Right now, I have five different middle school science programs saved in a cart. A cart that has emailed me every other day for two weeks to remind me I need to complete my purchase, or perhaps seek a mental health intervention.
Any of them will probably work well for us. Because, like any lessons we teach, what our kids get out of it mostly depends on what amount of time we are willing to put into it.
Unless it involves crafting with glitter and then that kind of curriculum is just a test of our Christian composure.
Curriculum shopping for imaginary kids
Sometimes I screw up and forget to keep my real children in mind when I am perusing the e-aisles of homeschool curriculum. It’s more like I’m Christmas shopping for Stepford children.
In a bid to find a multipurpose program I read things like …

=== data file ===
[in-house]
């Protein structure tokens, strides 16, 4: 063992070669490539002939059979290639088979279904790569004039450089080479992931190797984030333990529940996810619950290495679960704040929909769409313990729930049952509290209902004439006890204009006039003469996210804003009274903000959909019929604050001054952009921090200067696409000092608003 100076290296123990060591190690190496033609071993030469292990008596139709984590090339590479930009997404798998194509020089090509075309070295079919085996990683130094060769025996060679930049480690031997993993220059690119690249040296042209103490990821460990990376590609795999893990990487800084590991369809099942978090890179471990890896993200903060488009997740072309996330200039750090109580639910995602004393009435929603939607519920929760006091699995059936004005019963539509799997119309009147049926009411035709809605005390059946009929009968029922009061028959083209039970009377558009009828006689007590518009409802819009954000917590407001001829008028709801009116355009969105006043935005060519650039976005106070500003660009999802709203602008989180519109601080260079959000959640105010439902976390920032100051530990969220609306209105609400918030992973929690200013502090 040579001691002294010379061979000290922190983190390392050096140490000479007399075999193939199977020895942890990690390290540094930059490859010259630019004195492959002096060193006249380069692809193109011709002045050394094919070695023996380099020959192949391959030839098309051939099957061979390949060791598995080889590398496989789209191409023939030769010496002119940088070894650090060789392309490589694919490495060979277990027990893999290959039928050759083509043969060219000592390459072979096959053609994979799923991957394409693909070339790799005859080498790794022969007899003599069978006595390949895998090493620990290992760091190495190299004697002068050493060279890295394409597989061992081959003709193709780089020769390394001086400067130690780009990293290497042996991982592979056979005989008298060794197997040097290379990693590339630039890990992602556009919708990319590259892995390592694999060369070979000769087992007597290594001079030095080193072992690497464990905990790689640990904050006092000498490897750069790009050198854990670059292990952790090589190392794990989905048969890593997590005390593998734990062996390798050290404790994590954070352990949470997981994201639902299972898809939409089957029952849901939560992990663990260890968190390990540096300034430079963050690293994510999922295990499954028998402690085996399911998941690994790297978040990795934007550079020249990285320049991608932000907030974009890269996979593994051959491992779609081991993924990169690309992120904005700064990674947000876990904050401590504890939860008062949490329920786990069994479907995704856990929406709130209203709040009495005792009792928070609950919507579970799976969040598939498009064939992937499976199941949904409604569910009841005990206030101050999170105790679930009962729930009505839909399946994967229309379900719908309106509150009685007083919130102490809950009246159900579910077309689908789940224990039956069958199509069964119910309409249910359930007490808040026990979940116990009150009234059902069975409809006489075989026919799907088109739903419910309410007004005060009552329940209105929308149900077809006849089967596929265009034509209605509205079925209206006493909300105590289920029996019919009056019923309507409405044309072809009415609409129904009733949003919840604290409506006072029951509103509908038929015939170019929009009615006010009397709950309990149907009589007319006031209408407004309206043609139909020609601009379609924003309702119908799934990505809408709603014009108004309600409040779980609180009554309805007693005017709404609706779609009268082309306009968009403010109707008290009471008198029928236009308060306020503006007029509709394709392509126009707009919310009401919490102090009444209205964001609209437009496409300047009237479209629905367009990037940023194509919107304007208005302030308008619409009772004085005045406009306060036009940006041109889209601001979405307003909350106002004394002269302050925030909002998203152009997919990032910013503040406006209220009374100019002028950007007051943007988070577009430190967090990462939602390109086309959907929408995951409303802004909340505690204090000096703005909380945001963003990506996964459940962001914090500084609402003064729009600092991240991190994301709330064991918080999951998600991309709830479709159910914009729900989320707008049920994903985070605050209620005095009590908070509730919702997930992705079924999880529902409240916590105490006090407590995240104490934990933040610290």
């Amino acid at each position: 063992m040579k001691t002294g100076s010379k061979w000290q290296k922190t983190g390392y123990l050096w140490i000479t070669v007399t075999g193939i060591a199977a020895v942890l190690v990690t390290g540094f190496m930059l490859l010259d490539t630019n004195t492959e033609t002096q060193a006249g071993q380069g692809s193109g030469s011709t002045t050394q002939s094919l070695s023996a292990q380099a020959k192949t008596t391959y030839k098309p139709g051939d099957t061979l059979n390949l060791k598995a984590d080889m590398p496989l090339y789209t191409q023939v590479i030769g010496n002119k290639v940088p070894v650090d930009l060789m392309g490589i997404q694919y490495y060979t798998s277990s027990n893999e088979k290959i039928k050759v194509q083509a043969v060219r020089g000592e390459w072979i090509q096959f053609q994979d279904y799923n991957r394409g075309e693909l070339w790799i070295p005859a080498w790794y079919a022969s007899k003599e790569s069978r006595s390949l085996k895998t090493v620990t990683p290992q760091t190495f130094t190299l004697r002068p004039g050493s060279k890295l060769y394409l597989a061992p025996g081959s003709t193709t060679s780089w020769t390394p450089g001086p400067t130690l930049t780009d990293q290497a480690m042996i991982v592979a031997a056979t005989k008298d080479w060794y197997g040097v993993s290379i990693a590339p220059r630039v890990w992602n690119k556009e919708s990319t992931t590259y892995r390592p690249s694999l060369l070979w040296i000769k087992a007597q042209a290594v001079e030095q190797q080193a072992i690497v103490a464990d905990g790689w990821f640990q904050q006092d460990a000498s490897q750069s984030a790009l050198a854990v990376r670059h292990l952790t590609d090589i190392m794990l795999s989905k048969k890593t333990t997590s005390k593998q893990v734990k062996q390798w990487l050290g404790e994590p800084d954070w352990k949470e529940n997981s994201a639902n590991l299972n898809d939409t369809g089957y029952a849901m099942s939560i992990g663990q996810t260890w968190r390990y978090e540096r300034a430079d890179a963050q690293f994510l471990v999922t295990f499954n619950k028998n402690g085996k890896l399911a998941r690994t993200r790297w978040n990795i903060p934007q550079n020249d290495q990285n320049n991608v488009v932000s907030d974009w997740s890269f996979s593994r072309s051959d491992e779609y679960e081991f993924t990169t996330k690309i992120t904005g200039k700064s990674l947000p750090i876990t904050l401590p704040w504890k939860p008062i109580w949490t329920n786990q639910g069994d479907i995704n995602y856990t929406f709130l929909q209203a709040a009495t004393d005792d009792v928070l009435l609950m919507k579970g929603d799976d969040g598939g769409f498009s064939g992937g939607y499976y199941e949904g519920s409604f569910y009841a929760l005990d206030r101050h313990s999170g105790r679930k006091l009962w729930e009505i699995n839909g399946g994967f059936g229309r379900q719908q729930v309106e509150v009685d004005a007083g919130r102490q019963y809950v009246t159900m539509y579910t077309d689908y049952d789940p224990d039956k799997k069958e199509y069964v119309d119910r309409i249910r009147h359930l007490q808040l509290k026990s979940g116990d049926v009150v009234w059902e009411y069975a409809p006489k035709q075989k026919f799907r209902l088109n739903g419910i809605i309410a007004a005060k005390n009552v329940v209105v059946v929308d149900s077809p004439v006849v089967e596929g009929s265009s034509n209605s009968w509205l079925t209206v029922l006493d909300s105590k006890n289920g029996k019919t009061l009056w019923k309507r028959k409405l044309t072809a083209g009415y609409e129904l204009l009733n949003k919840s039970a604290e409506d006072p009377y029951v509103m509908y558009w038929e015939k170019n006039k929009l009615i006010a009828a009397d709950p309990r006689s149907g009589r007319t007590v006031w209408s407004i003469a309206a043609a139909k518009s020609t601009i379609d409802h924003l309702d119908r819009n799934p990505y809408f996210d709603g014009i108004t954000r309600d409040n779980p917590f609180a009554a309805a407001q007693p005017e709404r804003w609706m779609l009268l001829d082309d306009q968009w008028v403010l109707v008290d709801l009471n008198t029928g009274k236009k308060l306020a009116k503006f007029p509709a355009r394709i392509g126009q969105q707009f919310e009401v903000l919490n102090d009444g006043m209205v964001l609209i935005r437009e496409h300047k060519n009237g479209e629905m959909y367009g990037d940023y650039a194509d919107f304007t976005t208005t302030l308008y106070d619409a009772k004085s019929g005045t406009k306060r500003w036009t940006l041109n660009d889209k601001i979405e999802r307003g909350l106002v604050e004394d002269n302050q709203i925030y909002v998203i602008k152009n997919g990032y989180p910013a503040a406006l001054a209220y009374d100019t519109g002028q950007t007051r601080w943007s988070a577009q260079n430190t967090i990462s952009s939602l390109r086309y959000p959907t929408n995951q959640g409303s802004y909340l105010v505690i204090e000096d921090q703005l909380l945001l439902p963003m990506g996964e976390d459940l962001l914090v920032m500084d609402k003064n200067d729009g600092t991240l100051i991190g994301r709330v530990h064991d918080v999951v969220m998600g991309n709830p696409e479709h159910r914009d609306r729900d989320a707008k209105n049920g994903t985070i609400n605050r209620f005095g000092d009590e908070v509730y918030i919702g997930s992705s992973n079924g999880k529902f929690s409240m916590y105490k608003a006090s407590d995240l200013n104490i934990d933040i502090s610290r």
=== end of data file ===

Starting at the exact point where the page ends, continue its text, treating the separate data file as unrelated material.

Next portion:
Learn to speak Spanish fluently in ten weeks of audio lessons while simultaneously practicing fractions and learning to knit for the homeless.
And then I lose all touch with reality and tell myself, This will be great! We can do this in the car every day while out socializing!
For this reason, it is best to let things ferment in my cart for a week or four, giving me time to come to my senses and remember my real children with selective hearing deficiencies. Either way, I will finally select the group of courses I hope will bring about college scholarships only to then be bombarded with ads for award-winning curriculum I never knew existed. This little irony is one of the 10 Things I Hate About Homeschooling.
It’s the most wonderful time of the year. Curriculum season is open.
Whether you finish every second-breakfast-smudged page in your current curriculum choices or throw in the towel at exactly 241400SMAY18 military time and light a bonfire with the remnants, remember what you loved, liked, tolerated and hated about the things you have been using this year and apply those wisdoms and emotional triggers to your new search.
Never stop learning to learn.
Happy hunting, y’all.